Kordia has sold its residential and business ISP arm Orcon to a group of New Zealand investors headed by Warren Hurst, executive director of Vivid Networks.
Vivid is a small New Zealand ISP and part of Vivid Solutions, which provides teleconferencing systems for businesses. Hurst says Orcon will appoint a new chief executive in the near future and Orcon customers can expect business as usual from the ISP.
“The business is in good shape. It has a sound technology platform and quality staff. We will soon be announcing the appointment of a new CEO. At that time we will discuss our growth strategy going forward,” says Hurst.
Kordia purchased Orcon in 2007 for $27 million. Asked to put a dollar figure on this sale, a Kordia spokesperson said she was unable due to commercial sensitivity.
Last year Orcon was integrated into the main Kordia business, absorbing with it several Orcon staff at its HQ in Auckland. Kordia says there will be no job losses as a result of the sale for either Kordia or Orcon, with staff expected to go back to their newly separated business units overnight.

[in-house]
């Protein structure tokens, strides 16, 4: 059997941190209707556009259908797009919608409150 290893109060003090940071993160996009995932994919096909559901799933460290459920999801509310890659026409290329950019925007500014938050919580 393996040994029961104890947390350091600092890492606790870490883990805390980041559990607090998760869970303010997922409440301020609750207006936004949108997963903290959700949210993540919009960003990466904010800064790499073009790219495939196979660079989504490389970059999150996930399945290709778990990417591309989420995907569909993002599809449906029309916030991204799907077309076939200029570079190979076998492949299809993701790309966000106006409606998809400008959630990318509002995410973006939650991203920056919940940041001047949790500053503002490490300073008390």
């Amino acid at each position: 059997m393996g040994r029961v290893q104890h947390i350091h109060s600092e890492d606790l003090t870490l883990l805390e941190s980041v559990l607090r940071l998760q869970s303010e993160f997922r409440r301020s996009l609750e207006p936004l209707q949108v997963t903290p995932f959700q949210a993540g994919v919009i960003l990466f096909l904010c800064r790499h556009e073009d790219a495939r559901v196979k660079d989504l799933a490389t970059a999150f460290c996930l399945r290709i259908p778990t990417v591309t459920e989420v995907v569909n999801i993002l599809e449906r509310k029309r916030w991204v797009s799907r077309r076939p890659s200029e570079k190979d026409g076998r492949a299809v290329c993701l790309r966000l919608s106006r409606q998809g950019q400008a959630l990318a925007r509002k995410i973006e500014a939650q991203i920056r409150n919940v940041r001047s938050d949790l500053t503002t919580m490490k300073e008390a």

Kordia New Zealand chief executive Scott Bartlett says the sale lets Kordia focus on its strength, which is network infrastructure for large businesses.
“Kordia is fundamentally a B2B business, so being able to reset our strategy to better focus on delivering exceptional service to our business customers is really where we need to be,” he says.
The sale was finalised last Friday and comes month after the telco confirmed it was in discussion to offload Orcon, although rumours of a sale persisted for months before that.
At the time chief executive of TUANZ Paul Brislen, said telcos in the tier below Telecom, Vodafone and TelstraClear (which is now a part of Vodafone) are having a difficult time running their businesses because of the small size of New Zealand's telco market.
"The tier two players I've spoken to have said there's no money to be had at this level... There was an expectation that when Chorus unbundled and work on UFB began, their margins would improve on copper services," he says.